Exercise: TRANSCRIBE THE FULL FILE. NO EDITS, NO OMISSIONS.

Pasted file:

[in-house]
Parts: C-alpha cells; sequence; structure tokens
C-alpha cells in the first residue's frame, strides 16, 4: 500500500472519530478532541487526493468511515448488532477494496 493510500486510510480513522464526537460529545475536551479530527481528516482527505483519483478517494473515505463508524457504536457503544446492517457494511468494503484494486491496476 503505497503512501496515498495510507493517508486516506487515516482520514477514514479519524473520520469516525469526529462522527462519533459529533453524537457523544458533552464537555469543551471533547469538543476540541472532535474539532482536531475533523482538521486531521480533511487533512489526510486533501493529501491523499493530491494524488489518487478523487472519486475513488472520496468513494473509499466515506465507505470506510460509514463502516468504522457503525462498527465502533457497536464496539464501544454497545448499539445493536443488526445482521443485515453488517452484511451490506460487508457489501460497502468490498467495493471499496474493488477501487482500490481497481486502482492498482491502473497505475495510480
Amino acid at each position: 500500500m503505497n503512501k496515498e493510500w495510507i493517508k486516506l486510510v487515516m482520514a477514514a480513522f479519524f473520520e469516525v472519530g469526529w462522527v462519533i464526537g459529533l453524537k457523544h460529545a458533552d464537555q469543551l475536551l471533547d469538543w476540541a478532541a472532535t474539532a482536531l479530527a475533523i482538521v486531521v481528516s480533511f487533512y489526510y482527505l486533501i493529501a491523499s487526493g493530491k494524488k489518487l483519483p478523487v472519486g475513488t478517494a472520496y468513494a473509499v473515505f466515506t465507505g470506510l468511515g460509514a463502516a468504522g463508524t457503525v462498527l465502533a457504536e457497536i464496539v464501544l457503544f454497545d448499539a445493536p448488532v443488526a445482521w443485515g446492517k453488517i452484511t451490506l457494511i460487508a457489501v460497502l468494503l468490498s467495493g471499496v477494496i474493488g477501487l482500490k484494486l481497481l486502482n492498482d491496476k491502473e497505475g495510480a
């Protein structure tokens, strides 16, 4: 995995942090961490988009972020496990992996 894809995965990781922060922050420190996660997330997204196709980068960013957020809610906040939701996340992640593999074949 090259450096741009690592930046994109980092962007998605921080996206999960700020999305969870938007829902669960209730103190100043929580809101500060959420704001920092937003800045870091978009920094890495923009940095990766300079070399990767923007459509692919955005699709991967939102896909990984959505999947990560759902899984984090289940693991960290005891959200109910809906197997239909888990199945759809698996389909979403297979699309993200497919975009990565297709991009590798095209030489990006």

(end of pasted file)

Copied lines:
[in-house]
Parts: C-alpha cells; sequence; structure tokens
C-alpha cells in the first residue's frame, strides 16, 4: 500500500472519530478532541487526493468511515448488532477494496 493510500486510510480513522464526537460529545475536551479530527481528516482527505483519483478517494473515505463508524457504536457503544446492517457494511468494503484494486491496476 503505497503512501496515498495510507493517508486516506487515516482520514477514514479519524473520520469516525469526529462522527462519533459529533453524537457523544458533552464537555469543551471533547469538543476540541472532535474539532482536531475533523482538521486531521480533511487533512489526510486533501493529501491523499493530491494524488489518487478523487472519486475513488472520496468513494473509499466515506465507505470506510460509514463502516468504522457503525462498527465502533457497536464496539464501544454497545448499539445493536443488526445482521443485515453488517452484511451490506460487508457489501460497502468490498467495493471499496474493488477501487482500490481497481486502482492498482491502473497505475495510480
Amino acid at each position: 500500500m503505497n503512501k496515498e493510500w495510507i493517508k486516506l486510510v487515516m482520514a477514514a480513522f479519524f473520520e469516525v472519530g469526529w462522527v462519533i464526537g459529533l453524537k457523544h460529545a458533552d464537555q469543551l475536551l471533547d469538543w476540541a478532541a472532535t474539532a482536531l479530527a475533523i482538521v486531521v481528516s480533511f487533512y489526510y482527505l486533501i493529501a491523499s487526493g493530491k494524488k489518487l483519483p478523487v472519486g475513488t478517494a472520496y468513494a473509499v473515505f466515506t465507505g470506510l468511515g460509514a463502516a468504522g463508524t457503525v462498527l465502533a457504536e457497536i464496539v464501544l457503544f454497545d448499539a445493536p448488532v443488526a445482521w443485515g446492517k453488517i452484511t451490506l457494511i460487508a457489501v460497502l468494503l468490498s467495493g471499496v477494496i474493488g477501487l482500490k484494486l481497481l486502482n492498482d491496476k491502473e497505475g495510480a
């Protein structure tokens, strides 16, 4: 995995942090961490988009972020496990992996 894809995965990781922060922050420190996660997330997204196709980068960013957020809610906040939701996340992640593999074949 090259450096741009690592930046994109980092962007998605921080996206999960700020999305969870938007829902669960209730103190100043929580809101500060959420704001920092937003800045870091978009920094890495923009940095990766300079070399990767923007459509692919955005699709991967939102896909990984959505999947990560759902899984984090289940693991960290005891959200109910809906197997239909888990199945759809698996389909979403297979699309993200497919975009990565297709991009590798095209030489990006």